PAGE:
Courtesy of Dr Jörn Günther Rare Books

Art market

Object Lessons: from a medieval manuscript of women's woe to an Italian Baroque #MeToo icon

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Our picks from this week's fairs and auctions around the globe

Artemisia Gentileschi, Lucretia (around 1630s-40s).  Dorotheum, Vienna, 23 October: Old Master Paintings, estimate €500,000-€700,000. Never before publicly exhibited, this painting by Artemisia Gentileschi (1593-1654) comes to auction for the first time, consigned from a private European collection. Gentileschi was one of the very few female Italian Baroque painters and her often violent depictions of strong female protagonists from classical mythology have led her to become an Old Master poster girl for the #MeToo era. In July, London’s National Gallery bought Gentileschi’s Self-Portrait as Saint Catherine of Alexandria (around 1615-17) for £3.6m from the London-based dealer Robilant + Voena. The estimate is, says Mark MacDonnell of Dorotheum, “very prudent, but not reflective of its commercial value which we expect to be much higher”.
Artemisia Gentileschi, Lucretia (around 1630s-40s). Old Master Paintings at Dorotheum, Vienna, 23 October. Estimate €500,000-€700,000.

Never before publicly exhibited, this painting by Artemisia Gentileschi (1593-1654) comes to auction for the first time, consigned from a private European collection. Gentileschi was one of the very few female Italian Baroque painters and her often violent depictions of strong female protagonists from classical mythology have led her to become an Old Master poster girl for the #MeToo era. In July, London’s National Gallery bought Gentileschi’s Self-Portrait as Saint Catherine of Alexandria (around 1615-17) for £3.6m from the London-based dealer Robilant + Voena. The estimate is, says Mark MacDonnell of Dorotheum, “very prudent, but not reflective of its commercial value which we expect to be much higher”.

Octovien de Saint-Gelais, Epistres d’Ovide (around 1493) Dr Jörn Günther Rare Books, Tefaf New York, 28-30 October €1.2m. This collection of Ovid’s Heroides, translated into French for a teenaged Anne of Brittany, queen consort of France, includes the epic tales of Ariadne, Dido and Oenone written from their perspectives as women suffering cruel fates wrought by greedy men. Anne, too, was despairing of her destiny after being forced to marry Charles VIII in order to secure the annexation of Brittany, which inspired Saint-Gelais to create this singular compilation, including eight full-page illuminations by the Master of the Chronique scandaleuse, one of which portrays Anne surrounded by her ladies in waiting. After passing privately through the hands of renowned medievalist collectors like Charles Stein and Comte Albert de Naurois, the manuscript makes its market debut at Tefaf.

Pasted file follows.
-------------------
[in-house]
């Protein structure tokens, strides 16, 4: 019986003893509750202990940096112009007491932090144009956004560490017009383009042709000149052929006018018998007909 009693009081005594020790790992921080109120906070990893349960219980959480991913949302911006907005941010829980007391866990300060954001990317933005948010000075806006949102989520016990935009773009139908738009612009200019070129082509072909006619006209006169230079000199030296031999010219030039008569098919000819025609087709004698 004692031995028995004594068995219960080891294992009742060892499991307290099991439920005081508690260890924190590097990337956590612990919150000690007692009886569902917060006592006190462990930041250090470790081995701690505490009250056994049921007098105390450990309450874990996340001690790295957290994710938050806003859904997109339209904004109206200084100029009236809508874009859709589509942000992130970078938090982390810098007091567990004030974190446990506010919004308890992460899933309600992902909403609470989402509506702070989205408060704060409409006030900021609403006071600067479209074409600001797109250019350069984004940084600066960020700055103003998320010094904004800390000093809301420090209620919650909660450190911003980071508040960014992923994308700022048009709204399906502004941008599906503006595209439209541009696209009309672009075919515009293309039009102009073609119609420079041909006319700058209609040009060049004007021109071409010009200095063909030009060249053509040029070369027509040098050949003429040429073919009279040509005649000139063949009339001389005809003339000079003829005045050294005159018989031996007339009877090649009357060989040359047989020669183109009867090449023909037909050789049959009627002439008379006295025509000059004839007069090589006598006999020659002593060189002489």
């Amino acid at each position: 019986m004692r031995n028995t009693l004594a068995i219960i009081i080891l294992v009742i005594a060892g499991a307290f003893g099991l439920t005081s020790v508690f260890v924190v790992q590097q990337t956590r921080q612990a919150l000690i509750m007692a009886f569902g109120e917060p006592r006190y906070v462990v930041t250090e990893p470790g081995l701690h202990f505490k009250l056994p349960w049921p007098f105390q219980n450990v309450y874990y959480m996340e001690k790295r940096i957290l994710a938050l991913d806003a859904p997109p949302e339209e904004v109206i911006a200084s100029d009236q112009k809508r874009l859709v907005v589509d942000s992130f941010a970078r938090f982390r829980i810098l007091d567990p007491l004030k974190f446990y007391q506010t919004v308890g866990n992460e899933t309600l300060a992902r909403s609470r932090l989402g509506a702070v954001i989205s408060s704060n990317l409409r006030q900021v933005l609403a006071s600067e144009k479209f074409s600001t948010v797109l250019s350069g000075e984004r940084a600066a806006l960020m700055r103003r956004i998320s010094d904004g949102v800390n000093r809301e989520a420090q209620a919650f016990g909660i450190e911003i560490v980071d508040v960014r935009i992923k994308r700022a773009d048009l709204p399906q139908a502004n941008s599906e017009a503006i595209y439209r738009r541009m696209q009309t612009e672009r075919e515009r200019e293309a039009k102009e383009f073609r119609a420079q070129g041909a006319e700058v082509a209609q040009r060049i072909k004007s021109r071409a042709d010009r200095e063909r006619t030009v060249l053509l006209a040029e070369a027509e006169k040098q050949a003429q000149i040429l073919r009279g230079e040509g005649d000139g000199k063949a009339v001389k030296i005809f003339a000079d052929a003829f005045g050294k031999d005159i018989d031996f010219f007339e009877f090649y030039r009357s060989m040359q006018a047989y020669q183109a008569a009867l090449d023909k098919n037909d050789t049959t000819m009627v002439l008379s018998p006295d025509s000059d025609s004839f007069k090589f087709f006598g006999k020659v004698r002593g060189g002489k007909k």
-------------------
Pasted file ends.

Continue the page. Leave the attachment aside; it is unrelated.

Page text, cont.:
Octovien de Saint-Gelais, Epistres d’Ovide (around 1493). Dr Jörn Günther Rare Books at Tefaf New York, 28-30 October. €1.2m. Photo: courtesy of Dr Jörn Günther Rare Books.

This collection of Ovid’s Heroides, translated into French for a teenaged Anne of Brittany, queen consort of France, includes the epic tales of Ariadne, Dido and Oenone written from their perspectives as women suffering cruel fates wrought by greedy men. Anne, too, was despairing of her destiny after being forced to marry Charles VIII in order to secure the annexation of Brittany, which inspired Saint-Gelais to create this singular compilation, including eight full-page illuminations by the Master of the Chronique scandaleuse, one of which portrays Anne surrounded by her ladies in waiting. After passing privately through the hands of renowned medievalist collectors like Charles Stein and Comte Albert de Naurois, the manuscript makes its market debut at Tefaf New York.

Ettore Sottsass, suspended light made for Arredoluce (around 1957). Artcurial, Paris, 23 October: The Vocabulary of Ettore Sottsass, estimate €50,000-€60,000. Every year during the Paris fair Fiac, Artcurial holds a themed Modern design sale and this year the subject is the Italian designer Ettore Sottsass, a leading member of the Memphis group. Sottsass partnered with the lighting manufacturers Arredoluce in the mid-1950s and “designed pieces with a ‘space conquest’ look, introducing bright colours and materials like aluminum and Perspex when ceiling lamps were mainly made from brass and crystal”, says Emmanuel Berard, Artcurial’s associate director and head of design. The collaboration ended in the mid-1960s—these pieces were “too avant-garde for the commercial market, but have since become legendary”, Berard says. Artcurial sold another edition of this ceiling light in 2015 for €74,000.
Ettore Sottsass, suspended light made for Arredoluce (around 1957). The Vocabulary of Ettore Sottsass at Artcurial, Paris, 23 October. Estimate €50,000-€60,000.

Every year during the Paris fair Fiac, Artcurial holds a themed Modern design sale and this year the subject is the Italian designer Ettore Sottsass, a leading member of the Memphis group. Sottsass partnered with the lighting manufacturers Arredoluce in the mid-1950s and “designed pieces with a ‘space conquest’ look, introducing bright colours and materials like aluminum and Perspex when ceiling lamps were mainly made from brass and crystal”, says Emmanuel Berard, Artcurial’s associate director and head of design. The collaboration ended in the mid-1960s—these pieces were “too avant-garde for the commercial market, but have since become legendary”, Berard says. Artcurial sold another edition of this ceiling light in 2015 for €74,000.